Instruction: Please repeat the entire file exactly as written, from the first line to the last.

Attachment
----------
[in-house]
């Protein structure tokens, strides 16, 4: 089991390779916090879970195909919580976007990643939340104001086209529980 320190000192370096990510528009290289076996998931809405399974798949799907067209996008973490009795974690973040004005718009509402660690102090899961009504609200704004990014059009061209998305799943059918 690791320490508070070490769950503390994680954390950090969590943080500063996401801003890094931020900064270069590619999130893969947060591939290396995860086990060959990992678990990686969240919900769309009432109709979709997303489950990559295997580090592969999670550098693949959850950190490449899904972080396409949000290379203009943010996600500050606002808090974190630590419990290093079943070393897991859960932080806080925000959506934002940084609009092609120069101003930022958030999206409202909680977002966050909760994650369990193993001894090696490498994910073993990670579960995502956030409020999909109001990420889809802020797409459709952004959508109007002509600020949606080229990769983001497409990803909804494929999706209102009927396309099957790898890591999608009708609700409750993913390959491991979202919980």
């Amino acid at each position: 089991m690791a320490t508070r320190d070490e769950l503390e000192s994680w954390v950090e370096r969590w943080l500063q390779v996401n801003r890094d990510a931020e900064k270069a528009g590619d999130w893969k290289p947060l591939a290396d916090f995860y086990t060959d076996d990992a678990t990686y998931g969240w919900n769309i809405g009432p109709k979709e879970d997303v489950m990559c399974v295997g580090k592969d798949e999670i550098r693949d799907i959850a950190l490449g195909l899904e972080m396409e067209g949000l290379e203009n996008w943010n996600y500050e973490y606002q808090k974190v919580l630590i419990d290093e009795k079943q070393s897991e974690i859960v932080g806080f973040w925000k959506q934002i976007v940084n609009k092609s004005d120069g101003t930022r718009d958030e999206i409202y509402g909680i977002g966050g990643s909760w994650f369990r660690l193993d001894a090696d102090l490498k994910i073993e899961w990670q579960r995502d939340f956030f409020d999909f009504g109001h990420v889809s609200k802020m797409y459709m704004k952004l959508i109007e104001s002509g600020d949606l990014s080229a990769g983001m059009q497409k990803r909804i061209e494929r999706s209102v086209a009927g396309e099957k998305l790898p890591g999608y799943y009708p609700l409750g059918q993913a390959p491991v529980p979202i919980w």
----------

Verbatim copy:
[in-house]
């Protein structure tokens, strides 16, 4: 089991390779916090879970195909919580976007990643939340104001086209529980 320190000192370096990510528009290289076996998931809405399974798949799907067209996008973490009795974690973040004005718009509402660690102090899961009504609200704004990014059009061209998305799943059918 690791320490508070070490769950503390994680954390950090969590943080500063996401801003890094931020900064270069590619999130893969947060591939290396995860086990060959990992678990990686969240919900769309009432109709979709997303489950990559295997580090592969999670550098693949959850950190490449899904972080396409949000290379203009943010996600500050606002808090974190630590419990290093079943070393897991859960932080806080925000959506934002940084609009092609120069101003930022958030999206409202909680977002966050909760994650369990193993001894090696490498994910073993990670579960995502956030409020999909109001990420889809802020797409459709952004959508109007002509600020949606080229990769983001497409990803909804494929999706209102009927396309099957790898890591999608009708609700409750993913390959491991979202919980």
């Amino acid at each position: 089991m690791a320490t508070r320190d070490e769950l503390e000192s994680w954390v950090e370096r969590w943080l500063q390779v996401n801003r890094d990510a931020e900064k270069a528009g590619d999130w893969k290289p947060l591939a290396d916090f995860y086990t060959d076996d990992a678990t990686y998931g969240w919900n769309i809405g009432p109709k979709e879970d997303v489950m990559c399974v295997g580090k592969d798949e999670i550098r693949d799907i959850a950190l490449g195909l899904e972080m396409e067209g949000l290379e203009n996008w943010n996600y500050e973490y606002q808090k974190v919580l630590i419990d290093e009795k079943q070393s897991e974690i859960v932080g806080f973040w925000k959506q934002i976007v940084n609009k092609s004005d120069g101003t930022r718009d958030e999206i409202y509402g909680i977002g966050g990643s909760w994650f369990r660690l193993d001894a090696d102090l490498k994910i073993e899961w990670q579960r995502d939340f956030f409020d999909f009504g109001h990420v889809s609200k802020m797409y459709m704004k952004l959508i109007e104001s002509g600020d949606l990014s080229a990769g983001m059009q497409k990803r909804i061209e494929r999706s209102v086209a009927g396309e099957k998305l790898p890591g999608y799943y009708p609700l409750g059918q993913a390959p491991v529980p979202i919980w």